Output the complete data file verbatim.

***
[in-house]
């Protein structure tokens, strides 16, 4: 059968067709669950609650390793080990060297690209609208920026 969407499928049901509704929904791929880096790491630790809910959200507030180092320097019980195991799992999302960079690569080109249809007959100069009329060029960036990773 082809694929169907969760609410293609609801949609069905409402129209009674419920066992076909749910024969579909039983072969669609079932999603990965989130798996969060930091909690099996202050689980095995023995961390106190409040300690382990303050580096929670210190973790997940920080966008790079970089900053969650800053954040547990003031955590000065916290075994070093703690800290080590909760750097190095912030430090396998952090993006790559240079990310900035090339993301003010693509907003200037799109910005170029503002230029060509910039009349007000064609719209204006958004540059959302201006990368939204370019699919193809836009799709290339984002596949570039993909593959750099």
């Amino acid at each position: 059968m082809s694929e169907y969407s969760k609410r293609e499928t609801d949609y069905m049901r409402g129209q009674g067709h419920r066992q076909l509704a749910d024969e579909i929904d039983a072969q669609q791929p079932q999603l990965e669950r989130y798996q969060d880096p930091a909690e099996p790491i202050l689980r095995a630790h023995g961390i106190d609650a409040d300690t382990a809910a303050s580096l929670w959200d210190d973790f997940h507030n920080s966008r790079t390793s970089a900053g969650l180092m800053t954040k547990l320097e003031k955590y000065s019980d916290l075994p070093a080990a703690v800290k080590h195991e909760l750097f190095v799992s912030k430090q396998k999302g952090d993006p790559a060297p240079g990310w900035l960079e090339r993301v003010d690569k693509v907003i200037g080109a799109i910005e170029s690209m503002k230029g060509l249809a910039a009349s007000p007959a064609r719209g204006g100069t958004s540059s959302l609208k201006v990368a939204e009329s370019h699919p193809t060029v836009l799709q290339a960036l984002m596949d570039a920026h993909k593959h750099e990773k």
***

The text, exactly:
[in-house]
């Protein structure tokens, strides 16, 4: 059968067709669950609650390793080990060297690209609208920026 969407499928049901509704929904791929880096790491630790809910959200507030180092320097019980195991799992999302960079690569080109249809007959100069009329060029960036990773 082809694929169907969760609410293609609801949609069905409402129209009674419920066992076909749910024969579909039983072969669609079932999603990965989130798996969060930091909690099996202050689980095995023995961390106190409040300690382990303050580096929670210190973790997940920080966008790079970089900053969650800053954040547990003031955590000065916290075994070093703690800290080590909760750097190095912030430090396998952090993006790559240079990310900035090339993301003010693509907003200037799109910005170029503002230029060509910039009349007000064609719209204006958004540059959302201006990368939204370019699919193809836009799709290339984002596949570039993909593959750099």
């Amino acid at each position: 059968m082809s694929e169907y969407s969760k609410r293609e499928t609801d949609y069905m049901r409402g129209q009674g067709h419920r066992q076909l509704a749910d024969e579909i929904d039983a072969q669609q791929p079932q999603l990965e669950r989130y798996q969060d880096p930091a909690e099996p790491i202050l689980r095995a630790h023995g961390i106190d609650a409040d300690t382990a809910a303050s580096l929670w959200d210190d973790f997940h507030n920080s966008r790079t390793s970089a900053g969650l180092m800053t954040k547990l320097e003031k955590y000065s019980d916290l075994p070093a080990a703690v800290k080590h195991e909760l750097f190095v799992s912030k430090q396998k999302g952090d993006p790559a060297p240079g990310w900035l960079e090339r993301v003010d690569k693509v907003i200037g080109a799109i910005e170029s690209m503002k230029g060509l249809a910039a009349s007000p007959a064609r719209g204006g100069t958004s540059s959302l609208k201006v990368a939204e009329s370019h699919p193809t060029v836009l799709q290339a960036l984002m596949d570039a920026h993909k593959h750099e990773k």